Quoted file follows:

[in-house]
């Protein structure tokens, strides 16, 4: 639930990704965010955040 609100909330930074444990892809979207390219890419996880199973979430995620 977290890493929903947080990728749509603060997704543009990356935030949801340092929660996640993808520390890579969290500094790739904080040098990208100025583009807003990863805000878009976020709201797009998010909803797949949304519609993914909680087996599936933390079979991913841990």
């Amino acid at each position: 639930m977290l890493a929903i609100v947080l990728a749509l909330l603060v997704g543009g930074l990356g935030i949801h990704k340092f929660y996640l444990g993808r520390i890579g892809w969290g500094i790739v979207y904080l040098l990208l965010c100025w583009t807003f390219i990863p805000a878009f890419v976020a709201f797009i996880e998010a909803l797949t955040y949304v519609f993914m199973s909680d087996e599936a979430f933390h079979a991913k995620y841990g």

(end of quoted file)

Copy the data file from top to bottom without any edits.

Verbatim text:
[in-house]
């Protein structure tokens, strides 16, 4: 639930990704965010955040 609100909330930074444990892809979207390219890419996880199973979430995620 977290890493929903947080990728749509603060997704543009990356935030949801340092929660996640993808520390890579969290500094790739904080040098990208100025583009807003990863805000878009976020709201797009998010909803797949949304519609993914909680087996599936933390079979991913841990």
């Amino acid at each position: 639930m977290l890493a929903i609100v947080l990728a749509l909330l603060v997704g543009g930074l990356g935030i949801h990704k340092f929660y996640l444990g993808r520390i890579g892809w969290g500094i790739v979207y904080l040098l990208l965010c100025w583009t807003f390219i990863p805000a878009f890419v976020a709201f797009i996880e998010a909803l797949t955040y949304v519609f993914m199973s909680d087996e599936a979430f933390h079979a991913k995620y841990g």